This is a reprint of the Books essay from Issue #44 of Exploits, our collaborative cultural diary in magazine form. If you like what you see, buy it now for $2, or subscribe to never miss an issue (note: Exploits is always free for subscribers of Unwinnable Monthly).
– Sir Gawain and the Green Knight,
Much like the poem that it is based on, David Lowery’s The Green Knight meditates on shame and its potential manifestations and futures. Through Dev Patel’s Gawain, the viewer is challenged to confront the knight’s shame as well as their own. To bear it like a burden. To shift it from one object (an axe) to another (a girdle). But to always carry it. To always be confronted with it. Or, maybe worst, to always fear that eventual confrontation.
Lowery has dissected, diluted and deconstructed the extant Middle English poem Sir Gawain and the Green Knight into a single theme. A narrative disguised as an Arthurian legend carrying the weight of personal penance and anxiety.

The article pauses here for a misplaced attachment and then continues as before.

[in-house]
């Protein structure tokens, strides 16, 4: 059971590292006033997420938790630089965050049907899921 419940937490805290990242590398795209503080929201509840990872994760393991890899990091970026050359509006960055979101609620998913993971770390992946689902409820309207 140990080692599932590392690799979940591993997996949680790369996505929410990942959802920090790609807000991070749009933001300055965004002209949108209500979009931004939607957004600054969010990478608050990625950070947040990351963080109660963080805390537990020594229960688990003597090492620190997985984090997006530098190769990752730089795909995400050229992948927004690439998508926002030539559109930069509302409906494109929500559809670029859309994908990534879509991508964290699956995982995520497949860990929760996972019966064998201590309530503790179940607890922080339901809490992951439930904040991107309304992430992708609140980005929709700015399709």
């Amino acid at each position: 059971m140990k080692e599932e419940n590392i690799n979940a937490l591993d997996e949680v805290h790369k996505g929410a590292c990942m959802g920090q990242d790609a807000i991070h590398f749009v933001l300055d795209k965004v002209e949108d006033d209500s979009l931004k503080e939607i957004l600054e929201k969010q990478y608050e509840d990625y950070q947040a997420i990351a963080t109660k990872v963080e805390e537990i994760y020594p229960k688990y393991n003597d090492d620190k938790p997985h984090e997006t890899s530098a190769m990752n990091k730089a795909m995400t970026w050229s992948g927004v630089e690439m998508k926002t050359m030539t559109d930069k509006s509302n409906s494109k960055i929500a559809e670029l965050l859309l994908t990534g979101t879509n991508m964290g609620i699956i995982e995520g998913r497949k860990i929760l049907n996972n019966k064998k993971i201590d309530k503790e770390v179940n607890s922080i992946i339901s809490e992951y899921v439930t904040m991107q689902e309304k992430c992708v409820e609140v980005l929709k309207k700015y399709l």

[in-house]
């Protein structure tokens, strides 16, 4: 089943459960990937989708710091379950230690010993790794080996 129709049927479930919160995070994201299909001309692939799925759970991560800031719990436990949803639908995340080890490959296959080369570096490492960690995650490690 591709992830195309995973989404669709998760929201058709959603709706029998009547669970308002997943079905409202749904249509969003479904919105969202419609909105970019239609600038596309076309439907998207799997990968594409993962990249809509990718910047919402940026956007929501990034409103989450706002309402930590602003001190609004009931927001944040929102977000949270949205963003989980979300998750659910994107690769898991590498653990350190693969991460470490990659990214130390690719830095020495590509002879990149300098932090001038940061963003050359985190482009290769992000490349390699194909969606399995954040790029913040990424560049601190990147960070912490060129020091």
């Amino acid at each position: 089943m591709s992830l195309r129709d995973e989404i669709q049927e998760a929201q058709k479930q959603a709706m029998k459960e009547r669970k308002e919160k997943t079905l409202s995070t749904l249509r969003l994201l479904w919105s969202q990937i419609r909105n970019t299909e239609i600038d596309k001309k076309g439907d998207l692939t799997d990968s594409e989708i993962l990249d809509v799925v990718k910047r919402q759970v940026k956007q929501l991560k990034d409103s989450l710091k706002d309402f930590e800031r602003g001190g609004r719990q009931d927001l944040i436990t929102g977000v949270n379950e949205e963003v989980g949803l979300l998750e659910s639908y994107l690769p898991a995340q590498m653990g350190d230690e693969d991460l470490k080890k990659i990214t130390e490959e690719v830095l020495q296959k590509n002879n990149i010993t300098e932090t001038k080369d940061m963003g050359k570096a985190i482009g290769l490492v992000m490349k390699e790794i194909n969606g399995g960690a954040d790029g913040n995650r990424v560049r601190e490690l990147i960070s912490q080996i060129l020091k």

Gawain, in both the 2021 film and 14th-century poem, fails and fails again. In this failure, the story of shame holds a mirror up to the viewer, asks for a meditation of our own failings, our own shame, and maybe more uncomfortably, what we plan to do with that shame.
The Green Knight imagines different futures that manifest from Gawain’s shame: a lonesome death, a loveless marriage, a kingdom in ruin, and the loss of a child. These futures are as hopeless as the other men that Gawain encounters throughout. Each of these men present a different manifestation of shame. Each, in this way, a different imagined future for Gawain.
The Green Knight is a beautifully bleak film. Each frame discomforts the viewer as they are asked to sit with its contents. To sit with the mirror and meditate on how what we do with our shame will shape our own future.
Clint Morrison, Jr. is a medievalist, gamer, and writer currently residing in Columbus, Ohio. You can follow him on Twitter @morrison_clint.